Title: Java Web Application Packaging DEP: 7 State: REJECTED Date: 2010-08-24 Drivers: Russ Allbery <email@example.com> URL: http://dep.debian.net/deps/dep7 Source: http://anonscm.debian.org/viewvc/dep/web/deps/dep7.mdwn License: http://www.jclark.com/xml/copying.txt Abstract: Propose a file layout, set of conventions and best practices, and a supporting script interface for packaging Java web applications (servlets) and deploying them in containers.
This DEP is marked REJECTED because I never had time to pursue it. I still believe the ideas here are valid and this approach would be worthwhile, and welcome someone else picking up the work.
Considerable progress has been made in recent years in packaging Java libraries for Debian. However, less work has been done, to date, on packaging Java servlets. These are common both in the free software world as an implementation platform for web applications and in the enterprise application development world.
Java servlets pose special challenges for Debian packaging, particularly in the area of Filesystem Hierarchy Standard compliance. The normal deployment method for a servlet is either as a monolithic WAR file or a corresponding directory structure that contains everything of interest to the servlet. This combines configuration files, code, and metadata in one file or one directory tree, causing problems for proper configuration file handling and integration of user customization.
Debian will also support multiple servlet containers, and a Java servlet package should be able to deploy that servlet into the servlet container of the user's choice. We should attempt to minimize the amount of work required in each servlet package to support additional servlet containers and centralize that work as much as possible in a helper utility and by following standard deployment strategies that will be supported by Java servlet containers.
The goal of this proposal is to provide the basis of a Java web application (servlet) packaging policy, including file system layout and best practices, and specify the interface of a deployment tool to translate between a Debian-Policy-compliant file layout with proper handling of configuration files and the deployment WAR file or directory tree required by a web container. If accepted, it would be included in the Java packaging policy for Debian.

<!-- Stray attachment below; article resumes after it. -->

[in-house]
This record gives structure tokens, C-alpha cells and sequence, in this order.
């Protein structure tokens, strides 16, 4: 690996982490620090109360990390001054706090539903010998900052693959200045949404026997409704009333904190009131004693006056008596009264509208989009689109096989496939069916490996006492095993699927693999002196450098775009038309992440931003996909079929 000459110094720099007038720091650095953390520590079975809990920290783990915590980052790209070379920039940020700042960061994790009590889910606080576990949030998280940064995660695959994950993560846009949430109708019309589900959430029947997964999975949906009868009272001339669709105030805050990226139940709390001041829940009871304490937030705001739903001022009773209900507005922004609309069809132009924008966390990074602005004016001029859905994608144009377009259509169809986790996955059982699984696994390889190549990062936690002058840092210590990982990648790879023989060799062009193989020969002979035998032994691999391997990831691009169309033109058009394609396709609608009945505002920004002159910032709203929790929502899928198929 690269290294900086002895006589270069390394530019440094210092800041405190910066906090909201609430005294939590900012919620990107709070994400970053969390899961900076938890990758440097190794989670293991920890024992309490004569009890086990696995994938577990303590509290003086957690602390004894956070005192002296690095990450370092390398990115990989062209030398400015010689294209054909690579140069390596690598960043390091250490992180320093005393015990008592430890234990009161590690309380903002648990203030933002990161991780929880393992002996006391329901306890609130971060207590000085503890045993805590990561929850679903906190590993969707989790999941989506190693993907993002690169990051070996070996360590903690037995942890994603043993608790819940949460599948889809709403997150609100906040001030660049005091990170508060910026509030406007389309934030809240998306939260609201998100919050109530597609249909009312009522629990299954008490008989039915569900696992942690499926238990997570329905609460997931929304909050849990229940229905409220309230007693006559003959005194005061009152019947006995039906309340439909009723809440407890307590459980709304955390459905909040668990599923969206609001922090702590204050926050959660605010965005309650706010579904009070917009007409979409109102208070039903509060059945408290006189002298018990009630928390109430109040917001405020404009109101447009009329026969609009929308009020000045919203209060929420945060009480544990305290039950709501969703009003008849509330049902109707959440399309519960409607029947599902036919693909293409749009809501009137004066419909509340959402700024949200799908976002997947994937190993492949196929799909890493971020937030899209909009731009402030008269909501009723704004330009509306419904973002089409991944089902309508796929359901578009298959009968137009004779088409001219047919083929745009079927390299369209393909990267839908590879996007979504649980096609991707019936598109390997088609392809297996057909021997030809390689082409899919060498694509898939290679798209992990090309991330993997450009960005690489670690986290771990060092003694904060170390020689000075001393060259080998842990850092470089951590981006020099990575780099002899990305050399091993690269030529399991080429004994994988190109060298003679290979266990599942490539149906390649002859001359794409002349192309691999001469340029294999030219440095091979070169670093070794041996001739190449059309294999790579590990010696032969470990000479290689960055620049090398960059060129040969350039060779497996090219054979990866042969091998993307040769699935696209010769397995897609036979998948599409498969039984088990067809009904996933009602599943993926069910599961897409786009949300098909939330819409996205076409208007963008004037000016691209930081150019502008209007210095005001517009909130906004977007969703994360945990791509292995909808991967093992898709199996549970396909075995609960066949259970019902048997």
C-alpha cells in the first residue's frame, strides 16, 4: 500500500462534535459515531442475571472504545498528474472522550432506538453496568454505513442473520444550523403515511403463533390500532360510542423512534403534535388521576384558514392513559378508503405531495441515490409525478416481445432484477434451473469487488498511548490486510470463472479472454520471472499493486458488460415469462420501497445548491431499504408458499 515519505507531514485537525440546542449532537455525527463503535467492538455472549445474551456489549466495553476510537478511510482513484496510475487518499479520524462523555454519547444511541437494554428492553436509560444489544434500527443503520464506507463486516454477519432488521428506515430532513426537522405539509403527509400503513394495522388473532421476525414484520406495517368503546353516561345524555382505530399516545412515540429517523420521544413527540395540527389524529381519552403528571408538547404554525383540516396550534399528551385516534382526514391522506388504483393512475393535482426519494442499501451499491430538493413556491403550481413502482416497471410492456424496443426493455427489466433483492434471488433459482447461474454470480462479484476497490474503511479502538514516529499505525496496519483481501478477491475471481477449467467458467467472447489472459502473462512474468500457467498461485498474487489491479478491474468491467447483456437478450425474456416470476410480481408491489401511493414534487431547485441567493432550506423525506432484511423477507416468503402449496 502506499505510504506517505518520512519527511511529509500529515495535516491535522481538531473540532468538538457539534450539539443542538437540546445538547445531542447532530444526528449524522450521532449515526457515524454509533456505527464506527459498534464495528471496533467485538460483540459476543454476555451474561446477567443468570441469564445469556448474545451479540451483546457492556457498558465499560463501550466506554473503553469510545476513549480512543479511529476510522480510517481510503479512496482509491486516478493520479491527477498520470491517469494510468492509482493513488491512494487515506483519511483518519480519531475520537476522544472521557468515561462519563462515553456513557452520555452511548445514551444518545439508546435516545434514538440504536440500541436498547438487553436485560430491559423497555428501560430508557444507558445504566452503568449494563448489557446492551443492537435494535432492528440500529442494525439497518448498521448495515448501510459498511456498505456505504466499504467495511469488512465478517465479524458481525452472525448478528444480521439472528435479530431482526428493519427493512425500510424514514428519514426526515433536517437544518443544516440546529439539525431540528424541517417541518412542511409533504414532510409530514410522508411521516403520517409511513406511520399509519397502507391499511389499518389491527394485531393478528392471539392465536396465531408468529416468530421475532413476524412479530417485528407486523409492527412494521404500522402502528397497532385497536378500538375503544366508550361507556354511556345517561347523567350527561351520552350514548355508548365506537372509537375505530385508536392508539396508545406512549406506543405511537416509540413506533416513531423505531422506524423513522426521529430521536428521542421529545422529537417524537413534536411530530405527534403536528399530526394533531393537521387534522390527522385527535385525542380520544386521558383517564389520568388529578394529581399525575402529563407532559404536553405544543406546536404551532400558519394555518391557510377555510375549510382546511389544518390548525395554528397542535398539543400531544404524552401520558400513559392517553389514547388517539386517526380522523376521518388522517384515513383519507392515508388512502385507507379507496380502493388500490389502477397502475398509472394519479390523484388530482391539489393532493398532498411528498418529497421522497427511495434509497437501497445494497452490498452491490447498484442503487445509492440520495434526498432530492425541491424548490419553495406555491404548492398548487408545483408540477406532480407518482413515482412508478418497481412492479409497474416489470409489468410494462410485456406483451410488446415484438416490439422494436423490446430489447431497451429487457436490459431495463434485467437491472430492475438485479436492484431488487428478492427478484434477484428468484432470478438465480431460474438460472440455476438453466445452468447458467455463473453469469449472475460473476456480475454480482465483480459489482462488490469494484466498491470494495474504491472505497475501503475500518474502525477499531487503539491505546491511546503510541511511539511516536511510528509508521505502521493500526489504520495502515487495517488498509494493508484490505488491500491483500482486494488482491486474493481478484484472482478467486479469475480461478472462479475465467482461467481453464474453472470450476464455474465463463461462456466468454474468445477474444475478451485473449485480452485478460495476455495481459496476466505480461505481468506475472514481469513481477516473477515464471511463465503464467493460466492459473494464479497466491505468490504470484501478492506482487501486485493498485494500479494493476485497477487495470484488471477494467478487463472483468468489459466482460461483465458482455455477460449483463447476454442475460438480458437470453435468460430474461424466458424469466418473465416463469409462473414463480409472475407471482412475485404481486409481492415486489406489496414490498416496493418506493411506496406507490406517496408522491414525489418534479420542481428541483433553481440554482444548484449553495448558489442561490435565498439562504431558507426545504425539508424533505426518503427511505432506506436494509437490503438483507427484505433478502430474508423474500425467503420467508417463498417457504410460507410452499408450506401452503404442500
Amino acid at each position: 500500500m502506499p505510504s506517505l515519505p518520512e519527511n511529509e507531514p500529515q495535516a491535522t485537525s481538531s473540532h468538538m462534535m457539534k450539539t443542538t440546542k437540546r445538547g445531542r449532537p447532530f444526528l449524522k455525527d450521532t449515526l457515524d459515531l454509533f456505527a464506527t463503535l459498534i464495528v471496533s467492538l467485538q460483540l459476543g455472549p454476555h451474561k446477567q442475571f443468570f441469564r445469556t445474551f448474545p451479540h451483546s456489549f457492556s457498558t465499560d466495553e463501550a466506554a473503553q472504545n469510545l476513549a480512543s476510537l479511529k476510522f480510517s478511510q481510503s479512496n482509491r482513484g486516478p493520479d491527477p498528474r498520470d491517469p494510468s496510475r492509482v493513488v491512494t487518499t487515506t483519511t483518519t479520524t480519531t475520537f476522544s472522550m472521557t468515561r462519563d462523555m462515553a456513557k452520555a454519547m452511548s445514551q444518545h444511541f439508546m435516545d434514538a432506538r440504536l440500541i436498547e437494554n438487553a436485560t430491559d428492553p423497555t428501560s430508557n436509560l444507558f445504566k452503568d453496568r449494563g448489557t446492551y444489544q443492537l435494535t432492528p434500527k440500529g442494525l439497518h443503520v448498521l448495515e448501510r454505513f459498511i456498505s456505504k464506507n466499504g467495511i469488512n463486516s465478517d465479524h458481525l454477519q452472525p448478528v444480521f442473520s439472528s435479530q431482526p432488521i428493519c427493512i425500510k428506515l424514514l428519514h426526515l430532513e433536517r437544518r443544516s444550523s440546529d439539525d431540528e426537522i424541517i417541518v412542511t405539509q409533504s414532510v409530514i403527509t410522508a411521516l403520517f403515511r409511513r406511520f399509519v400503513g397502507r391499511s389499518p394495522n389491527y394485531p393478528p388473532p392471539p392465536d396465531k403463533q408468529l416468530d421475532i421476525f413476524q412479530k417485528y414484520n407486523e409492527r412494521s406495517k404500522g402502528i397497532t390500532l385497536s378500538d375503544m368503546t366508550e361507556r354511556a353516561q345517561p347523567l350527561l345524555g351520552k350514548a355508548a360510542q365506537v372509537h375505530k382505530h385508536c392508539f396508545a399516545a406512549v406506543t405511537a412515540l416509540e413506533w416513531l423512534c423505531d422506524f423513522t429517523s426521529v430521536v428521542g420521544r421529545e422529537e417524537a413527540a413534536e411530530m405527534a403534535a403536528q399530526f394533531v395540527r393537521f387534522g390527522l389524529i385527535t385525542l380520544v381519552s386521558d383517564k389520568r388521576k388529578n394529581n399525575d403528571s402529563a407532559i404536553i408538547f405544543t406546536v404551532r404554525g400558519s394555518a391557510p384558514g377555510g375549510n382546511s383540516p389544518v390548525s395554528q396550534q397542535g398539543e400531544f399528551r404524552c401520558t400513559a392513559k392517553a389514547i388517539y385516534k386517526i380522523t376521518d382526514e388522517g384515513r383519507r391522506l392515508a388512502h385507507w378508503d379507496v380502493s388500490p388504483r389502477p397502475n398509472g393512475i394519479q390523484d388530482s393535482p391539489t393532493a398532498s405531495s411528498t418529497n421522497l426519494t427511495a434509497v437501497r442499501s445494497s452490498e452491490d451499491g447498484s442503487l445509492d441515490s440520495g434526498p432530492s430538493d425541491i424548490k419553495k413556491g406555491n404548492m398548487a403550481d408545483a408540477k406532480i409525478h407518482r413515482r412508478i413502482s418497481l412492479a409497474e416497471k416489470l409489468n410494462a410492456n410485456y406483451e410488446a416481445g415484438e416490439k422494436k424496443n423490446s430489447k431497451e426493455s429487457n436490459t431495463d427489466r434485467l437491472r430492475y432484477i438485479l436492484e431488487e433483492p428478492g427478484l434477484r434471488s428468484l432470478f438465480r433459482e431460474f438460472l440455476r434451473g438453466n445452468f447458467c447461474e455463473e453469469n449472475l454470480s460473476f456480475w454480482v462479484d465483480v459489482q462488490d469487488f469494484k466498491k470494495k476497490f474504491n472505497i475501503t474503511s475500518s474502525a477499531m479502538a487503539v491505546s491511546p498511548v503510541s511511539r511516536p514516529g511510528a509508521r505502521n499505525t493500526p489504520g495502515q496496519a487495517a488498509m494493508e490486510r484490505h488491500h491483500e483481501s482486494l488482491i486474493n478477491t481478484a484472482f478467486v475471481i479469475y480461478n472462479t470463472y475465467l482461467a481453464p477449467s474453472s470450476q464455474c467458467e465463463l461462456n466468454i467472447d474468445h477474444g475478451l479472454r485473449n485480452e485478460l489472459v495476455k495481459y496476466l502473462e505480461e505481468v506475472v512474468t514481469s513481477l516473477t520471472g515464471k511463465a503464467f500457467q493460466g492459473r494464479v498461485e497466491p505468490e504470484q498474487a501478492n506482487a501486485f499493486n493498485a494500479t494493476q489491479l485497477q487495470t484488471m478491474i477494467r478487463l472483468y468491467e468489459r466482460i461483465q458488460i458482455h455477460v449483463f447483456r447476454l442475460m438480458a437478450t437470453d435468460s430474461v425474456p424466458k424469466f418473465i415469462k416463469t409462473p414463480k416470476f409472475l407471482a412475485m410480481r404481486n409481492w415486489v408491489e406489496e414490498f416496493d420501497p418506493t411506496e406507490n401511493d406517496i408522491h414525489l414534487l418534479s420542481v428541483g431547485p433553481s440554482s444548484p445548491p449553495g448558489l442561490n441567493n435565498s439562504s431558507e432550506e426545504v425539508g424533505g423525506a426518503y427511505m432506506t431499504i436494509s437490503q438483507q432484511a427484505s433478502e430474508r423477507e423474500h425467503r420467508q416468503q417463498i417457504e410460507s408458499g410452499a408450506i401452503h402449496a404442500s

This DEP will be discussed on the firstname.lastname@example.org mailing list.
A Java web application is normally deployed as either a WAR file or as an
exploded archive, which is the same file structure as a WAR file except
expressed on disk as a directory tree. All components of the servlet are
included in the WAR file, which in addition to JAR files, classes, and JSP
files includes the configuration file
WEB-INF/web.xml. This file often
configures the application and controls such things as URL mappings, and
may need to be customized by the user. Some web applications have
additional configuration files that need customization, or may even use
JSP as a templating language and expect the installing user to edit some
JSP pages. However, the majority of the WAR file or exploded archive is
Under Debian Policy and the Filesystem Hierarchy Standard,
architecture-independent code (the majority of a typical web application)
must be installed in
/usr/share, but configuration files that the
installing user may want to edit to customize the application must be
/etc. This means that different components of the web
application must be installed in different paths.
This proposal reserves two areas in the file system for Java web applications:
/usr/share/java/webapps/<webapp-name>: Contains all architecture-independent files, such as JARs, class files, and JSPs, that make up the web application and that are not expected to be edited by the installing user.
/etc/java/webapps/<webapp-name>: Contains all web application files that should be treated as configuration files in the Debian definition and possibly modified by the installing user to configure or customize the application. This will normally include
Inside each of these directories, the layout of the files should match the
layout expected of a WAR file or exploded archive. So, in other words,
web.xml file for a web application named
demo-viewer should be
If the same file exists in both
/etc/java/webapps, the file in the latter location will take precedence.
Users may therefore selectively replace files in a web application by
putting a file with the same name into the
in the appropriate location.
<webapp-name> should normally match the name of the Debian package
providing that web application. It may contain a slash (
/). If one
package provides multiple web applications, a naming convention of
<package>/<webapp> should be used. For example, if a package named